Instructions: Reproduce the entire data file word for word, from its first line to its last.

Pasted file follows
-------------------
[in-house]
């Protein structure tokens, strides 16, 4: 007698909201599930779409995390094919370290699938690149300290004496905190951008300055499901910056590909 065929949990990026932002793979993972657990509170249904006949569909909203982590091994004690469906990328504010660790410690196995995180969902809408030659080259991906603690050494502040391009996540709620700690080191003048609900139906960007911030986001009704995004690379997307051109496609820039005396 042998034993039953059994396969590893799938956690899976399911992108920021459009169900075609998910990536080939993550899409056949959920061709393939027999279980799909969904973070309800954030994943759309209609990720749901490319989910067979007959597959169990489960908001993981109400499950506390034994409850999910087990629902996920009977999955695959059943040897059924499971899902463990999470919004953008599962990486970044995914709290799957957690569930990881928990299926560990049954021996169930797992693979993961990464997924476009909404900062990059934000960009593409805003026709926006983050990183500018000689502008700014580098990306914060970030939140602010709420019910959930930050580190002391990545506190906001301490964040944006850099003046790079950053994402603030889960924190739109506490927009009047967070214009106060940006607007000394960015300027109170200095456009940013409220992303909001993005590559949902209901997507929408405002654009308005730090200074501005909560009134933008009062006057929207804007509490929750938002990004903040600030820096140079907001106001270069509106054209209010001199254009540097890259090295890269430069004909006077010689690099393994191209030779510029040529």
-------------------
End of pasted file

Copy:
[in-house]
């Protein structure tokens, strides 16, 4: 007698909201599930779409995390094919370290699938690149300290004496905190951008300055499901910056590909 065929949990990026932002793979993972657990509170249904006949569909909203982590091994004690469906990328504010660790410690196995995180969902809408030659080259991906603690050494502040391009996540709620700690080191003048609900139906960007911030986001009704995004690379997307051109496609820039005396 042998034993039953059994396969590893799938956690899976399911992108920021459009169900075609998910990536080939993550899409056949959920061709393939027999279980799909969904973070309800954030994943759309209609990720749901490319989910067979007959597959169990489960908001993981109400499950506390034994409850999910087990629902996920009977999955695959059943040897059924499971899902463990999470919004953008599962990486970044995914709290799957957690569930990881928990299926560990049954021996169930797992693979993961990464997924476009909404900062990059934000960009593409805003026709926006983050990183500018000689502008700014580098990306914060970030939140602010709420019910959930930050580190002391990545506190906001301490964040944006850099003046790079950053994402603030889960924190739109506490927009009047967070214009106060940006607007000394960015300027109170200095456009940013409220992303909001993005590559949902209901997507929408405002654009308005730090200074501005909560009134933008009062006057929207804007509490929750938002990004903040600030820096140079907001106001270069509106054209209010001199254009540097890259090295890269430069004909006077010689690099393994191209030779510029040529």